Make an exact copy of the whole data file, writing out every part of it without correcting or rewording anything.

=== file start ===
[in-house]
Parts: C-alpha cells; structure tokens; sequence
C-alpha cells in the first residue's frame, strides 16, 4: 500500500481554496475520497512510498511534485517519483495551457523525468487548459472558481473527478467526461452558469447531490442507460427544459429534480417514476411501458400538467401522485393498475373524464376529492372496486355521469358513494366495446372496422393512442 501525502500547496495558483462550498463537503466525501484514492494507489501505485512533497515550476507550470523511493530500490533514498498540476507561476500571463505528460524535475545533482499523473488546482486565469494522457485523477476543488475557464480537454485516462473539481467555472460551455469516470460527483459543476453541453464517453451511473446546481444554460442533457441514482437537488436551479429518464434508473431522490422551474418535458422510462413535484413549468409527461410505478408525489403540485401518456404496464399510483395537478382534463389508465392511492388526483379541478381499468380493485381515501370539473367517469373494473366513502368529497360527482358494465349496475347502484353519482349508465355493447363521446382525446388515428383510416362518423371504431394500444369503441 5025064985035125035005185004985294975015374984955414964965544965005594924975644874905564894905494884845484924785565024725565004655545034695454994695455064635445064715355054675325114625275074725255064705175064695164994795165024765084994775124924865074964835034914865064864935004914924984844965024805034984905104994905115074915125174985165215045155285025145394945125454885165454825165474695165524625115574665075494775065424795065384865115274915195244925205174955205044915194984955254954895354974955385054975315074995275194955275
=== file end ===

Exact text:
[in-house]
Parts: C-alpha cells; structure tokens; sequence
C-alpha cells in the first residue's frame, strides 16, 4: 500500500481554496475520497512510498511534485517519483495551457523525468487548459472558481473527478467526461452558469447531490442507460427544459429534480417514476411501458400538467401522485393498475373524464376529492372496486355521469358513494366495446372496422393512442 501525502500547496495558483462550498463537503466525501484514492494507489501505485512533497515550476507550470523511493530500490533514498498540476507561476500571463505528460524535475545533482499523473488546482486565469494522457485523477476543488475557464480537454485516462473539481467555472460551455469516470460527483459543476453541453464517453451511473446546481444554460442533457441514482437537488436551479429518464434508473431522490422551474418535458422510462413535484413549468409527461410505478408525489403540485401518456404496464399510483395537478382534463389508465392511492388526483379541478381499468380493485381515501370539473367517469373494473366513502368529497360527482358494465349496475347502484353519482349508465355493447363521446382525446388515428383510416362518423371504431394500444369503441 5025064985035125035005185004985294975015374984955414964965544965005594924975644874905564894905494884845484924785565024725565004655545034695454994695455064635445064715355054675325114625275074725255064705175064695164994795165024765084994775124924865074964835034914865064864935004914924984844965024805034984905104994905115074915125174985165215045155285025145394945125454885165454825165474695165524625115574665075494775065424795065384865115274915195244925205174955205044915194984955254954895354974955385054975315074995275194955275